Poisons and Hazards Week 1

There are many things that are suitable for us to eat but sadly can be toxic to our animals. Over the next two weeks our centre vet Jo will highlight just some of the common ones.

This week Jo is focusing on food and drink.

Fruit cake – Anything containing raisins and sultanas which even in small quantities can make a healthy dog very unwell. Sometimes they may show signs of vomiting or diarrhoea but this can progress over 24-72 hours to kidney failure. Symptoms of kidney failure can include reduced urine output, drinking more, reduced appetite and vomiting. This is serious and can be fatal so prompt treatment must be sought with your vet.

 

Grapes – Like raisins and sultanas, grapes can be highly toxic and lead to kidney failure even if small quantities are ingested. If you suspect your dog has ingested any grapes seek veterinary attention as soon as possible.

 

Chocolate – Whilst it might be very appealing for your dog to devour an entire tub of chocolates, this can be really serious. Chocolate contains theobromine which is toxic to dogs, cats and smaller animals too. The darker the chocolate the more theobromine it contains, which means it is also more toxic. Not only does theobromine act as a stimulant and can raise your dog’s heart rate, it can also cause vomiting, diarrhoea, tremors and seizures.  Severe cases can be fatal.

 

Onions/Garlic/Leeks – These all belong to the same family and can cause damage to your pet’s red blood cells. This can this lead to anaemia (low red blood cell count) which can be life threatening. Signs may be subtle and may range from your dog having vomiting, diarrhoea or abdominal pain to being lethargic, dull or having a quicker breathing rate. Avoid letting your dog have onion stuffing or gravy. This family is one to avoid.

Bones – Bones can get lodged in your animal’s throat or intestines and cause blockages or breathing difficulty and lead to your pet needing invasive surgery. Cooked bones can splinter and cause internal damage to your pets. Unfortunately we’ve seen too many cases of problems with bones causing damage to our pets so our advice is to avoid them.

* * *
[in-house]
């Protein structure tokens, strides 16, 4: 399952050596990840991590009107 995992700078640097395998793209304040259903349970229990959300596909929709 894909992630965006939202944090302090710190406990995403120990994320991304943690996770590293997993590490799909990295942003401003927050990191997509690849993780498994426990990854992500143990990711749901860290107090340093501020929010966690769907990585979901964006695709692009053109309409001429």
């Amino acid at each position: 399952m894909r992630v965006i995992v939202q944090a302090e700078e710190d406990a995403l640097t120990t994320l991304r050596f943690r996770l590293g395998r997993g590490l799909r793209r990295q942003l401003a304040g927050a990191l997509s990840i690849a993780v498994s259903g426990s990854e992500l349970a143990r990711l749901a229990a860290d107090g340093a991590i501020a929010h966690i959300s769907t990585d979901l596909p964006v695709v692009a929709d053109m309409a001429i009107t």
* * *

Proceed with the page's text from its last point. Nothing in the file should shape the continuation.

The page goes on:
Alcohol – Alcohol is toxic to our pets so should never be given. Our pets have a lower tolerance to alcohol than us so may initially show signs of drowsiness or wobbliness but this can progress to low body temperatures, low blood sugar levels and even seizures or comas.

 

Blue Cheese – These cheeses contain a substance produced by fungi to give them their blue veined appearance. Dogs are sensitive to this substance and tremors and seizures can be seen if ingested. These signs can last days so keep the Stilton safe away from your pets.

 

Macadamia Nuts – If your pet ingests these nuts they may show signs of wobbliness, pain when walking, vomiting, tremors, having a raised body temperature and lethargy. These symptoms may not show initially but can last up to 2 days.

 

Fatty Foods – Unfortunately whilst fatty foods can be very appealing, eating these can risk your pet developing a painful condition called pancreatitis. This can start with vomiting, diarrhoea and a reduced appetite but may progress to your pet needing to be hospitalised for intravenous fluids, pain relief and supportive care. It’s best to stick to their normal diet as some animals are more sensitive so even a small amount of rich food could cause them harm.

 

Mouldy Food – Leftovers might seem like a good idea to give your pet but mouldy food contains mycotoxins which can cause your pet to show signs of tremors and seizures. Be careful with composted foods and make sure your pet can’t access these.

 

Xylitol – This is in chewing gum but also in a number of sweetened ingredients we may have in our cupboards. Always check the packaging and avoid products containing xylitol. If it’s not meant for our pets, we’d recommend to avoid. There’s plenty of pet treats available on the market which are much safer.

 

Although we would like to cover all of the potential toxins or hazards, our pets can always surprise us by finding new ones. If you suspect your pet has come into contact with something that may be toxic or your pet is exhibiting abnormal behaviour, always call your vet immediately. Quick action may save your pet’s life.

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